The youngest chickens at Leafhopper Farm are in with the main flock. 8 young birds will begin learning from adult birds as they fledge into young pullets. There are a few young roos in the group who will be culled out as they grow, for now, these birds are safely folded into the flock.
Leafhopper Farm has kept chickens since its formation in 2013. This winter, our oldest hens will be culled to make way for stronger, younger hens who will lay more eggs and keep up good production. The old hens will go to the stew pot and continue feeding the farm crew in another way. I am so grateful for these birds and their original instructions to scratch and glean around the landscape.
The flock is now headed by two Ayam Cemani roosters who will continue to develop a black bird leaning gene pool. The young pullets who were hatched in the hen house this summer are the last of our previous rooster Alexander’s line. I notice that Americana genetics are strong in the hybrids. The new clutch that was incubated to term has some of the Cemani crosses in it. Those birds with translucent black feathers are striking. Eventually, the whole flock will shift to black if We keep only the Ayam Cemani roosters.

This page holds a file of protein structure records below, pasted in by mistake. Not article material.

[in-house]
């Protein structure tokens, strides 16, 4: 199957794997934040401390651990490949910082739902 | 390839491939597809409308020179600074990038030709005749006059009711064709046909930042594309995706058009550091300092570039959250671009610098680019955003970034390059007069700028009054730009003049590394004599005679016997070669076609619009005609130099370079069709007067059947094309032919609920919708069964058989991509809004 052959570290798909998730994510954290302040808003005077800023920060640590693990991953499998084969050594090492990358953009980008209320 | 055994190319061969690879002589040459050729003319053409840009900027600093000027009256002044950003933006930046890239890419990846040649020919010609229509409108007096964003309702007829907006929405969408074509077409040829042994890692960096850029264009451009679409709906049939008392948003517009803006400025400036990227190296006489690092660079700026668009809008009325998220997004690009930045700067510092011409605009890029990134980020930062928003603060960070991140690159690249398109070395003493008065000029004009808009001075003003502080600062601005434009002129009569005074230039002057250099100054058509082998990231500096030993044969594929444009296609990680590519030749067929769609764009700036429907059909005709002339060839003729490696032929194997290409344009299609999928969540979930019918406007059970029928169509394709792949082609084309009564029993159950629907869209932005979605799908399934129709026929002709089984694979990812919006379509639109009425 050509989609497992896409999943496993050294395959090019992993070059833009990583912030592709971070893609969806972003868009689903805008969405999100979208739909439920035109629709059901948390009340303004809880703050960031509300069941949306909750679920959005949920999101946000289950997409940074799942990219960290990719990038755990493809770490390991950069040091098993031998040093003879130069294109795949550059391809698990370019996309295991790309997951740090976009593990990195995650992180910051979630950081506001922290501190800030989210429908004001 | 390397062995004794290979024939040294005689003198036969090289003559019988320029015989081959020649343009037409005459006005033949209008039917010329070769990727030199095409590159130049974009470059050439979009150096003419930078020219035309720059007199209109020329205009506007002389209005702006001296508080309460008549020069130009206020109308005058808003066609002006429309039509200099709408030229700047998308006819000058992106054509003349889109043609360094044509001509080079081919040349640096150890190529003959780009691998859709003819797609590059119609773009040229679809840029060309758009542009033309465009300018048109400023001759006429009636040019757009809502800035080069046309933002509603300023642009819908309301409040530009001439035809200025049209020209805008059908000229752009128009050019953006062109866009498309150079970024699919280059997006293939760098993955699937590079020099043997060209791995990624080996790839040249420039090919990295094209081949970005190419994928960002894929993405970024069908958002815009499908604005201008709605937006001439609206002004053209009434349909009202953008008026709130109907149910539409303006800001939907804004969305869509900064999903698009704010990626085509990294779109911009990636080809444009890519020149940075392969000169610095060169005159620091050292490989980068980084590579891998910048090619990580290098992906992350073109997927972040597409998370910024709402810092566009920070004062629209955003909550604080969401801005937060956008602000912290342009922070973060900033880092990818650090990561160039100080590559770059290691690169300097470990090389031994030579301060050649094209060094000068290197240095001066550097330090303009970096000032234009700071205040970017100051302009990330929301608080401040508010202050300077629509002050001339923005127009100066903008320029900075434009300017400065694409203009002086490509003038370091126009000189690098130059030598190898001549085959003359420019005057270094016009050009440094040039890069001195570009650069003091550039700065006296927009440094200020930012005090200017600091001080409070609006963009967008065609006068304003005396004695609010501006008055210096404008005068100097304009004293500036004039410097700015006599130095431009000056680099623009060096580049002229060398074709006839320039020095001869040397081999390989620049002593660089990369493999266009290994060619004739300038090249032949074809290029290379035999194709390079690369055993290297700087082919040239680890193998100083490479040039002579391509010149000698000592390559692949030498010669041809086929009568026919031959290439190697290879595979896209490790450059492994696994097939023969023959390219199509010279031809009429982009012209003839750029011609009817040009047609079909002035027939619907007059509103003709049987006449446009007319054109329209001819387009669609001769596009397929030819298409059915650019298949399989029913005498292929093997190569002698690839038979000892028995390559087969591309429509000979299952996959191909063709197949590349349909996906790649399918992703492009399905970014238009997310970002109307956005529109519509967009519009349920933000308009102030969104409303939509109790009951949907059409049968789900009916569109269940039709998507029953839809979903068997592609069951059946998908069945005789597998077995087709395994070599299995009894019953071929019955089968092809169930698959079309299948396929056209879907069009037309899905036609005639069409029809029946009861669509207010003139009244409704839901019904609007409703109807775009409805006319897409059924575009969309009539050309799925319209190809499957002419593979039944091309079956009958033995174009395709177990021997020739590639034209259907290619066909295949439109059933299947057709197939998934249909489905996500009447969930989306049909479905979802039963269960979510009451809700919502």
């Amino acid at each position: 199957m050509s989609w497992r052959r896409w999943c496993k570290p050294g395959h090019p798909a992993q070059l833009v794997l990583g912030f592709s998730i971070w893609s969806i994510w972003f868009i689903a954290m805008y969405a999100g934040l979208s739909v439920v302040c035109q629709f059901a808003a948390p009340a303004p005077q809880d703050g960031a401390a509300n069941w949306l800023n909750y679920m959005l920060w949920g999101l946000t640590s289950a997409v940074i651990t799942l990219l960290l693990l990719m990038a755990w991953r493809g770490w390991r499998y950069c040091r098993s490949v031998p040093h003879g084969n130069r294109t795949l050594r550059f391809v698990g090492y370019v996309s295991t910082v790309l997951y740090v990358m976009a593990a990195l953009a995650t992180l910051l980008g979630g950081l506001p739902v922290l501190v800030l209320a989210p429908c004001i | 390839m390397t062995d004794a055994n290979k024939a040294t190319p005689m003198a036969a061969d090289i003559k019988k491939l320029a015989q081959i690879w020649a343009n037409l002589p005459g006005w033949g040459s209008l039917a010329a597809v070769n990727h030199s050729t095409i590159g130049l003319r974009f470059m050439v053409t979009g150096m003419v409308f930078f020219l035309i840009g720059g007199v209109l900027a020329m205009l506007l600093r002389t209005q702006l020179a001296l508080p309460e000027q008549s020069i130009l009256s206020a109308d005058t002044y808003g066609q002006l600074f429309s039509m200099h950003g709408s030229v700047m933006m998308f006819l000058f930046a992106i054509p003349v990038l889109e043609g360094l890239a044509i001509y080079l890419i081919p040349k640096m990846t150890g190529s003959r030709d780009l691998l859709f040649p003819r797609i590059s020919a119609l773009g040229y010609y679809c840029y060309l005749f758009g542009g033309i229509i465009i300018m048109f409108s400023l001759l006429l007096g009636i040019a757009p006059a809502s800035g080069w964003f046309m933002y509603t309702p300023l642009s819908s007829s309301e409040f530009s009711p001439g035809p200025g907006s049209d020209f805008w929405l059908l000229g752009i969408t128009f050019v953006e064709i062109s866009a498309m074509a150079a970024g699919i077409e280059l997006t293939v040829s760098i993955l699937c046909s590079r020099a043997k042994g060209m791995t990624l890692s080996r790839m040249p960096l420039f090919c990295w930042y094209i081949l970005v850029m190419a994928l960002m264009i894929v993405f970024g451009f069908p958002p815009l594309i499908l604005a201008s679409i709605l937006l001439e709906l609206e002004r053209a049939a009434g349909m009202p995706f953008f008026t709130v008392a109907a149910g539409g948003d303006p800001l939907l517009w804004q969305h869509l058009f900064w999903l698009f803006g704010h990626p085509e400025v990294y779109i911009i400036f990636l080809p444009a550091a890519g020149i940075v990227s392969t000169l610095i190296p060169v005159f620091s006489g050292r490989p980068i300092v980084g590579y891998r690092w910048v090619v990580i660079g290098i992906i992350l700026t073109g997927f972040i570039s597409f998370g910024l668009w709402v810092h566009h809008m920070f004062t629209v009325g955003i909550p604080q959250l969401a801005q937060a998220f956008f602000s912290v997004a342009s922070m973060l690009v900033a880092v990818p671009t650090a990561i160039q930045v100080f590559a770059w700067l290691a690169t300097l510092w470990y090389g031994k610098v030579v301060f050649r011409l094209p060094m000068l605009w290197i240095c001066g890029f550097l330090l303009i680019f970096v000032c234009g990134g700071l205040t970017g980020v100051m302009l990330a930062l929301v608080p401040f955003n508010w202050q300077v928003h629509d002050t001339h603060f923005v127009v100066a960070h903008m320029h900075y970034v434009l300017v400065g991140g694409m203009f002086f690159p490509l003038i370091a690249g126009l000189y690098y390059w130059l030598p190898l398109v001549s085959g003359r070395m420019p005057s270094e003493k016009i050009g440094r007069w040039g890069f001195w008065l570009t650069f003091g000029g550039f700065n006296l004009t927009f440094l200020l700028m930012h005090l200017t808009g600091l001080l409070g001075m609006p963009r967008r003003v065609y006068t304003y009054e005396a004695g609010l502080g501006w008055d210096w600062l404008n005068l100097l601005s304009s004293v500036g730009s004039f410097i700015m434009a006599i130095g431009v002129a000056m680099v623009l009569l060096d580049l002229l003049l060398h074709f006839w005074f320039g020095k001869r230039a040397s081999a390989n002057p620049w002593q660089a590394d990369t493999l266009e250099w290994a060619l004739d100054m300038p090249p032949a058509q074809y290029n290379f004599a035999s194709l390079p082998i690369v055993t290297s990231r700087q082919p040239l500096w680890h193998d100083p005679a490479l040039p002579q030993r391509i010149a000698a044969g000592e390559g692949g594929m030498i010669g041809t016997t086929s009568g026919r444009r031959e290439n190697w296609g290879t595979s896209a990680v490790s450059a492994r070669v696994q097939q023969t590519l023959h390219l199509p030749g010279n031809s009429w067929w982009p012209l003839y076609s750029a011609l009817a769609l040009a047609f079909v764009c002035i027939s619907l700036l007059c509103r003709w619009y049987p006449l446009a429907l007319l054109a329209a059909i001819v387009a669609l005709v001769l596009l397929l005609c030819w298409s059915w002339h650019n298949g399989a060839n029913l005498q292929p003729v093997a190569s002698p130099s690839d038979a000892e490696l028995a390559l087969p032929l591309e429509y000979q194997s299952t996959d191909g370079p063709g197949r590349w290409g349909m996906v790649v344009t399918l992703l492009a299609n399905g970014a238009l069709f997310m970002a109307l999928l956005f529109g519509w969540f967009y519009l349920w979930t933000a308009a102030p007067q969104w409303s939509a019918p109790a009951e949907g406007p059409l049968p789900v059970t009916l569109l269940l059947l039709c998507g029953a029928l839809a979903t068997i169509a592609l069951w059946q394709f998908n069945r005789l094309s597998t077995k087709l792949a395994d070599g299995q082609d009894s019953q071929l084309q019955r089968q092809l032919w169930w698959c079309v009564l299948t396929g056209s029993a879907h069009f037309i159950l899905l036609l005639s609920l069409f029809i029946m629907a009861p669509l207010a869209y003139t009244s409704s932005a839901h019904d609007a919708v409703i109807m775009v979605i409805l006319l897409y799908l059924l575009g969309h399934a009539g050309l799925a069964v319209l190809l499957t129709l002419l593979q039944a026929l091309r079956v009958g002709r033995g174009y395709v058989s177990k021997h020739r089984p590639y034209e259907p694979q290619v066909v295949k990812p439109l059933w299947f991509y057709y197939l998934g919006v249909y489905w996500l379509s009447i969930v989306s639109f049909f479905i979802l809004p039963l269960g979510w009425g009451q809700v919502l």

In the rooster coop, there are two more of Alexander’s offspring being fattened for the pot. Red as his father’s bright yellow legs, along with a lot of Rhode Island Red from a hen in the flock. It’s tempting to want to keep his looks, but honing in on a specific breed would be better. Perhaps Ayam’s and one other heritage breed, depending on what the crosses turn into.
Leafhopper Farm is also thinking about joining the egg coop and buy in on a much larger flock of chickens in the coming year. The fields can support a larger flock, but the landscape would then be at the mercy of flock pasture needs. There are endless possibilities with chickens at Leafhopper, and eggs are a must for our daily production wants. Even these stew pot roosters are tilling and fertilizing land as they grow.